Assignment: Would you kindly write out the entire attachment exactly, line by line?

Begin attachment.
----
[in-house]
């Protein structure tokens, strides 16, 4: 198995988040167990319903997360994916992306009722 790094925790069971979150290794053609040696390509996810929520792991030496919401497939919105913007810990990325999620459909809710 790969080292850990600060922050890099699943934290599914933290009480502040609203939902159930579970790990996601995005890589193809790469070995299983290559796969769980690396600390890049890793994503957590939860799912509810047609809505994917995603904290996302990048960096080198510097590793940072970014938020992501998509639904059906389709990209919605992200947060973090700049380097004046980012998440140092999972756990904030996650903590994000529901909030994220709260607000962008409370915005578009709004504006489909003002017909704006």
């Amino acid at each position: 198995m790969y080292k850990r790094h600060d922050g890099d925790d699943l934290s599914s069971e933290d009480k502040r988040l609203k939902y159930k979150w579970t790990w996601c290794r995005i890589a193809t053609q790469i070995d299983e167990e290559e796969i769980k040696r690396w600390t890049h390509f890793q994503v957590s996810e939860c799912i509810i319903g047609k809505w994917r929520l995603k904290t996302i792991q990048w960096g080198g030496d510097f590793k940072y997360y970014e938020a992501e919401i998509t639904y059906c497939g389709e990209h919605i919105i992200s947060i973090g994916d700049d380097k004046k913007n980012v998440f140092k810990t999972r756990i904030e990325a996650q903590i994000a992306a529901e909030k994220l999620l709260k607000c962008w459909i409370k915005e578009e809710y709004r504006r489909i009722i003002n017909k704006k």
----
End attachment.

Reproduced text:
[in-house]
């Protein structure tokens, strides 16, 4: 198995988040167990319903997360994916992306009722 790094925790069971979150290794053609040696390509996810929520792991030496919401497939919105913007810990990325999620459909809710 790969080292850990600060922050890099699943934290599914933290009480502040609203939902159930579970790990996601995005890589193809790469070995299983290559796969769980690396600390890049890793994503957590939860799912509810047609809505994917995603904290996302990048960096080198510097590793940072970014938020992501998509639904059906389709990209919605992200947060973090700049380097004046980012998440140092999972756990904030996650903590994000529901909030994220709260607000962008409370915005578009709004504006489909003002017909704006």
């Amino acid at each position: 198995m790969y080292k850990r790094h600060d922050g890099d925790d699943l934290s599914s069971e933290d009480k502040r988040l609203k939902y159930k979150w579970t790990w996601c290794r995005i890589a193809t053609q790469i070995d299983e167990e290559e796969i769980k040696r690396w600390t890049h390509f890793q994503v957590s996810e939860c799912i509810i319903g047609k809505w994917r929520l995603k904290t996302i792991q990048w960096g080198g030496d510097f590793k940072y997360y970014e938020a992501e919401i998509t639904y059906c497939g389709e990209h919605i919105i992200s947060i973090g994916d700049d380097k004046k913007n980012v998440f140092k810990t999972r756990i904030e990325a996650q903590i994000a992306a529901e909030k994220l999620l709260k607000c962008w459909i409370k915005e578009e809710y709004r504006r489909i009722i003002n017909k704006k």